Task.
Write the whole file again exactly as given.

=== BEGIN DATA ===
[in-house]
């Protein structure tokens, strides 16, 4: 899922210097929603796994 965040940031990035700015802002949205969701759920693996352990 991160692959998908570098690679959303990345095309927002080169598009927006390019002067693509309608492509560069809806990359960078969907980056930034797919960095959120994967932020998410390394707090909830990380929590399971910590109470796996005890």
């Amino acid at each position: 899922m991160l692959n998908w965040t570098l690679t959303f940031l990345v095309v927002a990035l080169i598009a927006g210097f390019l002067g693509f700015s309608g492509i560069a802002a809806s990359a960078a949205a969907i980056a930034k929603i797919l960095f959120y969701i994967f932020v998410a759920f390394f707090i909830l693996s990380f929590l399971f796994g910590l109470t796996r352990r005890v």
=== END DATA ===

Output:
[in-house]
């Protein structure tokens, strides 16, 4: 899922210097929603796994 965040940031990035700015802002949205969701759920693996352990 991160692959998908570098690679959303990345095309927002080169598009927006390019002067693509309608492509560069809806990359960078969907980056930034797919960095959120994967932020998410390394707090909830990380929590399971910590109470796996005890």
């Amino acid at each position: 899922m991160l692959n998908w965040t570098l690679t959303f940031l990345v095309v927002a990035l080169i598009a927006g210097f390019l002067g693509f700015s309608g492509i560069a802002a809806s990359a960078a949205a969907i980056a930034k929603i797919l960095f959120y969701i994967f932020v998410a759920f390394f707090i909830l693996s990380f929590l399971f796994g910590l109470t796996r352990r005890v």